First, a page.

One of the most revered figures for British Liberal is Lord Beveridge, whose famous report laid the foundations for the welfare state as it was initially implemented by the 1945 Labour government. This report laid down the five “giant evils” which afflicted British society at that time, these were squalor, ignorance, want, idleness and disease.
As Lib Dems now contemplate the latest ream of announcements from George Osborne and Iain Duncan Smith concerning reform of the welfare state, many of us, and particularly those who may identify with the ‘Beveridge’ Group within the party are concerned that the work of generations of Liberals is in danger of being undone by the Tories under the veil of deficit reduction.
But let’s look again at those five great evils. It’s not the purpose of this particular article to discuss the putative reforms in relation to unemployment benefit, but it is worth remembering that ‘idleness’ is treated as an evil within the welfare state as much as any of the others are.
For this article, the most relevant of Beveridge’s great evils are perhaps ‘want’ and ‘squalor’. It is surely not the contention of any opponent of these reforms that any child who is part of a stable family where the household income is above £44,000, is in ‘want’ of anything which it is the state’s concern to provide, and similarly, a child in such circumstance is unlikely to live in ‘squalor’.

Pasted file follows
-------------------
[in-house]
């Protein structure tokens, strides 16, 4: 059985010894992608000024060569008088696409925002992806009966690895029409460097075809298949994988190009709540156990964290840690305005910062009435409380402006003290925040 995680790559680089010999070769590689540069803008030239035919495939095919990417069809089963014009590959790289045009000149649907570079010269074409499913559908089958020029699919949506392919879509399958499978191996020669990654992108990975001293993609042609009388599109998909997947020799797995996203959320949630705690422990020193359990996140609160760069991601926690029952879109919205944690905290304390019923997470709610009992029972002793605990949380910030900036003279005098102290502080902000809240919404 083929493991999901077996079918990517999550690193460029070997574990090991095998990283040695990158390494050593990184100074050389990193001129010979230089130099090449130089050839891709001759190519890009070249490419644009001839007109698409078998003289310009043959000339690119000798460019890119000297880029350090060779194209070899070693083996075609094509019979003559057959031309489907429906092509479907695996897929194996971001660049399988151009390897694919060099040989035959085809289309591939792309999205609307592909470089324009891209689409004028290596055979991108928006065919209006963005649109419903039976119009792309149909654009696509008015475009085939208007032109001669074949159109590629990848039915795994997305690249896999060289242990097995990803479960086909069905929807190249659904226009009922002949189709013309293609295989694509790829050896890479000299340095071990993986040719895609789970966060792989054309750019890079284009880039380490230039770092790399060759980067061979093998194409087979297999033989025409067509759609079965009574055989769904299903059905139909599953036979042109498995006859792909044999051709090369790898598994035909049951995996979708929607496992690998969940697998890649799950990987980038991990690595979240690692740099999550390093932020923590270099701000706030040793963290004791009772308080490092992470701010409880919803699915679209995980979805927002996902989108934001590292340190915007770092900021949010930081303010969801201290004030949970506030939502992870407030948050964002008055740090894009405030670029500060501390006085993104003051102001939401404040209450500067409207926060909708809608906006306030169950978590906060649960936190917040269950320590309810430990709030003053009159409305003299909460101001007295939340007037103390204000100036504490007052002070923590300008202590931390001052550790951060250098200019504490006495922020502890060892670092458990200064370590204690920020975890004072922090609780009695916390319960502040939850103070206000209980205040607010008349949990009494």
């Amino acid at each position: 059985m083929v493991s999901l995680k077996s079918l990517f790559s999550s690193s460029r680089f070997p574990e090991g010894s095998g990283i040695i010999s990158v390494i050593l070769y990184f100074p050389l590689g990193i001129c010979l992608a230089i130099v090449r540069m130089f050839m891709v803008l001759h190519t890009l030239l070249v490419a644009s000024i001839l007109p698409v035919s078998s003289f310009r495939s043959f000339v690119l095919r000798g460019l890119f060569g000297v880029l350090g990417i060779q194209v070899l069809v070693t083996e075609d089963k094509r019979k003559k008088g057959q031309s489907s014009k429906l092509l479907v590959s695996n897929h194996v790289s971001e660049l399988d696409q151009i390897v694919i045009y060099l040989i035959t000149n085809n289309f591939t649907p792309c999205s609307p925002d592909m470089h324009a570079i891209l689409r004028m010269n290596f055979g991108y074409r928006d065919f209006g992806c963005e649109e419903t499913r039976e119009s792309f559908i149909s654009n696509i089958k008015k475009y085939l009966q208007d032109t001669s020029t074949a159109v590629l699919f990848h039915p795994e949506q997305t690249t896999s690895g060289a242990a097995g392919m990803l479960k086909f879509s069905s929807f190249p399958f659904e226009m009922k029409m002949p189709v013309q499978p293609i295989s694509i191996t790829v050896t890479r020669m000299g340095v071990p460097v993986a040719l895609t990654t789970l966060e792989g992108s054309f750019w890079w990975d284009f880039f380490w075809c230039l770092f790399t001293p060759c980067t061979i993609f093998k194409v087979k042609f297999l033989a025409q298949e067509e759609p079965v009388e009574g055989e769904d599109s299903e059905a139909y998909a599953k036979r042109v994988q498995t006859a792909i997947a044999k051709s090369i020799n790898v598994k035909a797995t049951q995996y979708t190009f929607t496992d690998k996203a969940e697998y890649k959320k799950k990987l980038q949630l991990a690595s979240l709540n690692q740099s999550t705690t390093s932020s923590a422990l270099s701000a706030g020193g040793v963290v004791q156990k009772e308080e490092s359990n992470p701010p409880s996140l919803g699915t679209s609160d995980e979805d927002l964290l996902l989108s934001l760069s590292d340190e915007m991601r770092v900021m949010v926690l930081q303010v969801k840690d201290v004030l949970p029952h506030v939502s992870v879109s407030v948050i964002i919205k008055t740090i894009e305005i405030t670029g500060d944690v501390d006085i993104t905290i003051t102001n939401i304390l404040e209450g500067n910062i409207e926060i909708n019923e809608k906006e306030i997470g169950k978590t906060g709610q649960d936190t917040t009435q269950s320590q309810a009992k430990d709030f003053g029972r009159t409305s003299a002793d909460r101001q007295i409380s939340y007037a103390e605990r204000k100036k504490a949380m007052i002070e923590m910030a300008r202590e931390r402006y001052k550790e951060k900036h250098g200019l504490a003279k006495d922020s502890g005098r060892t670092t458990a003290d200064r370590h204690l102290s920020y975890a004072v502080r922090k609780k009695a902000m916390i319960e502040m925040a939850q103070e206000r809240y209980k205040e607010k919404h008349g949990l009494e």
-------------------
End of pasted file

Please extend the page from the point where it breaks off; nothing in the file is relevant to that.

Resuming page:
Much has also been made of the different income thresholds for families where only one, or both parents are working. Again there is a temptation to see this as part of some Tory plot to punish stay at home mothers. But again the reason for the different thresholds is very simple and very much within the Liberal tradition.
If both parents are working outside the home, then they will need to pay for childcare, while a family in which just one parent works outside the home will not incur such an expense. The different thresholds are designed to make it easier for people to choose which of these options they prefer, rather than confining people to paid work, or to the home, for economic reasons.
This choice and freedom should provide more economic freedom for women in the future, and that surely is something which is central to the Liberal tradition.